Epilepsy & Travel

A long Labor Day weekend is upon us and many of us may be taking advantage of the extra time off by making travel plans. Or maybe you’ve already started making plans for holiday travels. If you or someone in your travel party has epilepsy, how might that affect those travel plans and what extra steps can be taken in order to make your time away as safe and smooth as possible?

See your Dr Beforehand

If you are planning to take a long trip or one where you will be far from home, be sure to see your doctor ahead of time. Inform your doctor of your travel plans and have him or her give you a clean bill of health, along with any of their recommendations for keeping your health and safety a priority while traveling. Bringing a written list of questions with  you will help you make the most of your visit.

Take Plenty of Medicine

Make sure you pack plenty of your anti seizure medication. It’s advisable to take more than needed, just in case. Ensure that your meds are kept in a secure, temperature controlled container and won’t be exposed to extreme heat or cold. If traveling out of the country, bring copies of your prescription(s) and check with your doctor beforehand to make sure each of your medications have refills available. You never know when your travel plans may get interfered with due to severe weather, transportation delays, or ya know, a global pandemic. Better to be prepared! Different time zones or routines that deviate from your norm could contribute to forgotten or late medication doses. Using an app or alarm on your phone will help you remember to take your meds at the appropriate times.

Wear a Medical Alert ID

If traveling in a group, be sure that you review seizure safety and first aid with all the members of your party beforehand. Additionally, wearing a medical alert ID is a great way to help keep you safe should a seizure occur in an unfamiliar environment and are especially helpful if you are a solo traveler. Wearing your ID where it is easily visible and not covered by clothing is recommended. Get My ID offers medical alert ID’s with QR codes that can be customized to include all of your pertinent info, such as emergency contacts, medical diagnosis and medication information, identification, and more. This makes it easy for paramedics or anyone with a smart phone to access the information needed in case of an seizure. Click here to receive a voucher through Epilepsy Alliance America to assist in purchasing one of these ID’s.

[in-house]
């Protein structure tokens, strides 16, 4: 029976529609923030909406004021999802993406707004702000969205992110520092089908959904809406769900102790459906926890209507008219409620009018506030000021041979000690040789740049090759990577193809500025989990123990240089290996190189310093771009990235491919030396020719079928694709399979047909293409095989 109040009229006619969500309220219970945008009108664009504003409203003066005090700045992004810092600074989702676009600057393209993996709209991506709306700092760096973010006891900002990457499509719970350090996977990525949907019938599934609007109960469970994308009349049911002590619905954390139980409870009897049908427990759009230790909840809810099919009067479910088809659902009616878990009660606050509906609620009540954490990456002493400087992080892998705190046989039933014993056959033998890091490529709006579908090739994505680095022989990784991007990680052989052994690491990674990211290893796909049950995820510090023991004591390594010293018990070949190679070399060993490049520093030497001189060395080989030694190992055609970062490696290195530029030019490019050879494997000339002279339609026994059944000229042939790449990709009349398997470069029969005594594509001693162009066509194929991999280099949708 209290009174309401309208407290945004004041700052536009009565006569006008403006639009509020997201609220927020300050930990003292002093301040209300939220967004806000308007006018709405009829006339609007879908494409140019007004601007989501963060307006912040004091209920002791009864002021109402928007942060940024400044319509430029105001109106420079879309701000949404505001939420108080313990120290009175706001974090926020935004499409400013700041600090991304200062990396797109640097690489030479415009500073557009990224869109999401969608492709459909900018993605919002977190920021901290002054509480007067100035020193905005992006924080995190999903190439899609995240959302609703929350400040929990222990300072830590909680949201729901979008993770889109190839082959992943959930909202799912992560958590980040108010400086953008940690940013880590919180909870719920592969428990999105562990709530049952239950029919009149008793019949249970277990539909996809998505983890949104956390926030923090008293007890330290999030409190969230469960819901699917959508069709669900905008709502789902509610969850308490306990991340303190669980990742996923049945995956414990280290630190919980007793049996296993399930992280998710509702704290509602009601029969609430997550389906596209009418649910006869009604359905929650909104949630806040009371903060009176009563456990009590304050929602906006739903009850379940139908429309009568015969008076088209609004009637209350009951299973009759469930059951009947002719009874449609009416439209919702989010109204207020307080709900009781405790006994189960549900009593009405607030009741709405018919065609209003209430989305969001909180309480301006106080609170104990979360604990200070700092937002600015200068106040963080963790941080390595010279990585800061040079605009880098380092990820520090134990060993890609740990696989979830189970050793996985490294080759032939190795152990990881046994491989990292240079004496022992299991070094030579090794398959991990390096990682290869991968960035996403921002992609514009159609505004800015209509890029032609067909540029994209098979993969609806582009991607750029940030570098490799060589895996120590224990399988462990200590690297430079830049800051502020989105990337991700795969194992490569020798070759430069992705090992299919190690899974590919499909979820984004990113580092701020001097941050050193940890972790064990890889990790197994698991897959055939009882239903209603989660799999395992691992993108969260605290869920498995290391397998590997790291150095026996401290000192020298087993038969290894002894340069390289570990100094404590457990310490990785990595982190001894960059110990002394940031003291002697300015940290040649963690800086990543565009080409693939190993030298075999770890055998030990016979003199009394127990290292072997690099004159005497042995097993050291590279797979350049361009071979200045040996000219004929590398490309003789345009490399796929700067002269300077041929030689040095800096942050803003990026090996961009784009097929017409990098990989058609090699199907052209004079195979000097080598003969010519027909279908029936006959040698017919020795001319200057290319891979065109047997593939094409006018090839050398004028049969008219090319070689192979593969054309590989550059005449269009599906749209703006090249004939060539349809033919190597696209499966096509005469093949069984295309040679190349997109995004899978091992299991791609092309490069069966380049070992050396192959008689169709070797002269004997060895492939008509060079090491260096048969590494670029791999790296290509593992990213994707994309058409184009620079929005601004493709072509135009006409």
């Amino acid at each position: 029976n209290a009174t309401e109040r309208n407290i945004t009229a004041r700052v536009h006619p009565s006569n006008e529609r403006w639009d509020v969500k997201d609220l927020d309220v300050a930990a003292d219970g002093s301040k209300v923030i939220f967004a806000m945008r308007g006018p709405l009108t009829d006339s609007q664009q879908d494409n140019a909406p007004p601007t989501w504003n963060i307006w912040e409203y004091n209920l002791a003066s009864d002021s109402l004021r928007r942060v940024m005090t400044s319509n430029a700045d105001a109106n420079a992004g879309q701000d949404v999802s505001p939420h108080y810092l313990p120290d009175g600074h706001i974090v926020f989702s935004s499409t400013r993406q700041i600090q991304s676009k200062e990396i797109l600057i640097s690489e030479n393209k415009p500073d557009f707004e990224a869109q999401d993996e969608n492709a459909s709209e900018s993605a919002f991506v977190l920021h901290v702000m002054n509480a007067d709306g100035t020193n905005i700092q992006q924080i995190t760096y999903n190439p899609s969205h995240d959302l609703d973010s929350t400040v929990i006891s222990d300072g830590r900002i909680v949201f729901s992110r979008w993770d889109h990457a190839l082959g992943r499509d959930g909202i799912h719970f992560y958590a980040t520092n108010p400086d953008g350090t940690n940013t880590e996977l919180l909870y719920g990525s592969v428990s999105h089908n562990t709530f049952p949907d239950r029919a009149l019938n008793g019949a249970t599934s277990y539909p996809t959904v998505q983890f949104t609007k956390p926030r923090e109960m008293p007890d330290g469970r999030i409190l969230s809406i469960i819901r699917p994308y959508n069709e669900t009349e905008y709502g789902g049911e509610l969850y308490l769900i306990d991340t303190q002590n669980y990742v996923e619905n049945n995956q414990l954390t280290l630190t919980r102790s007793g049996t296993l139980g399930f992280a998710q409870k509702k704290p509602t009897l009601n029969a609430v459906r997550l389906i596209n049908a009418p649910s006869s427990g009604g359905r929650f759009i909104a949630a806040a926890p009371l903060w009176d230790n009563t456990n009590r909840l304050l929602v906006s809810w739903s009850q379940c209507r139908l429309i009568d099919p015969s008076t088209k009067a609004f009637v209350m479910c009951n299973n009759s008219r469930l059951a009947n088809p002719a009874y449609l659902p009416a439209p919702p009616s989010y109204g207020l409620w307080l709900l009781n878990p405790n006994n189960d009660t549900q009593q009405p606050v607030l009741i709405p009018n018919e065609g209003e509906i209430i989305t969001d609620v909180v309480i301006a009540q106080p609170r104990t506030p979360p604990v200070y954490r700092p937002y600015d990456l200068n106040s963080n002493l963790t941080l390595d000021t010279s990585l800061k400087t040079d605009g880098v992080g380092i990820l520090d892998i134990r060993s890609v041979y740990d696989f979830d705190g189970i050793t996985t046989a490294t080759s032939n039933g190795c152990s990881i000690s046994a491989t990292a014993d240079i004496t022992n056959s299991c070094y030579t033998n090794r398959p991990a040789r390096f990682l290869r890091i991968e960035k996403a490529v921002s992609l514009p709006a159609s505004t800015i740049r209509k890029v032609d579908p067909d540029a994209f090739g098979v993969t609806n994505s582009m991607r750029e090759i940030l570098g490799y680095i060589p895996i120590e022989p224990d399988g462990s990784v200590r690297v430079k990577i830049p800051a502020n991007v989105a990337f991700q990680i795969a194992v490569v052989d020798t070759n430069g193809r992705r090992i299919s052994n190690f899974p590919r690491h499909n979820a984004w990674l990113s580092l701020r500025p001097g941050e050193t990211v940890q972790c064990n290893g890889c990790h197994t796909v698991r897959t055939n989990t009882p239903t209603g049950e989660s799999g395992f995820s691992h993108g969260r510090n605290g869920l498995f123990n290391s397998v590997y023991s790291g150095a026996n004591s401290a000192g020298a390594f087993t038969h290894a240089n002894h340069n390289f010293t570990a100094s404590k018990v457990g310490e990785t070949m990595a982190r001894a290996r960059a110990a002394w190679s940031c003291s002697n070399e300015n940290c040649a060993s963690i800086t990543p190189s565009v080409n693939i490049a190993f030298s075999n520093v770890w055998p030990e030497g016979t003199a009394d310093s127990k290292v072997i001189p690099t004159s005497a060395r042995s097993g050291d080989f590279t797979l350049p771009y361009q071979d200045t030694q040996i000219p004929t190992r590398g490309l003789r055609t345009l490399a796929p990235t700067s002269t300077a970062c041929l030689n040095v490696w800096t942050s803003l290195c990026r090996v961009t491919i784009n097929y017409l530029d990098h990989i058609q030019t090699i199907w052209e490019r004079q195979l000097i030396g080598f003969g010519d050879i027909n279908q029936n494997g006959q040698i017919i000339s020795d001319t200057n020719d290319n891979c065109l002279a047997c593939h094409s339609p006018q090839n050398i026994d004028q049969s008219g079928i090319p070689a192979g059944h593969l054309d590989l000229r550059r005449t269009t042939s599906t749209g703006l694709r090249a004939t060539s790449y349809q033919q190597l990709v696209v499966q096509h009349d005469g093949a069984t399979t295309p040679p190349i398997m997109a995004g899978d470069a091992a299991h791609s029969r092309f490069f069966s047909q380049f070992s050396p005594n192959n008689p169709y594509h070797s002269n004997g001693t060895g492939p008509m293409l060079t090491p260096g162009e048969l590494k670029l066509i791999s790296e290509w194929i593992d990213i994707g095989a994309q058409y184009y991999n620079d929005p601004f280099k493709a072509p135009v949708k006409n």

Be Aware of Your Triggers

Traveling, especially at peak times, can sometimes be a stress inducing experience. Stress is a common trigger for those who experience seizures, so taking extra precaution to avoid or minimize frustration as much as possible is recommended.

  • Prepare ahead of time by using checklists.
  • Have any needed documents ready to go.
  • Start packing early rather than saving it to the last minute.
  • If traveling by plane, do your best to get to the airport early.
  • If traveling by car, give yourself plenty of time to make the trip and fill the gas tank ahead of time.

Heat is another trigger for some individuals with epilepsy. If you are traveling to a warm destination, be sure to stay hydrated and be intentional about finding places to take breaks indoors to avoid overheating.

Lack of rest is another common seizure trigger. Sleeping in a bed other than what you’re used to plus the increased activity level often associated with traveling can lead to tiredness. Build rest breaks into your itinerary and try to stick to your routine sleep schedule, if possible. Find opportunities on your trip that help you feel refreshed and relaxed. Massage, anyone?


The advice given above is not meant to oversimplify traveling with a chronic health condition. Particularly for those with more severe or uncontrolled epilepsy, added precautions above and beyond what are discussed here may be needed in order to travel safely. For those whose seizures remain well controlled with medication, a little extra preparation and planning should go a long way when it comes to safely enjoying your travel experiences, both close to home and further away. If you have any questions or concerns about how your epilepsy may affect an upcoming trip, consult your doctor. Safe travels!!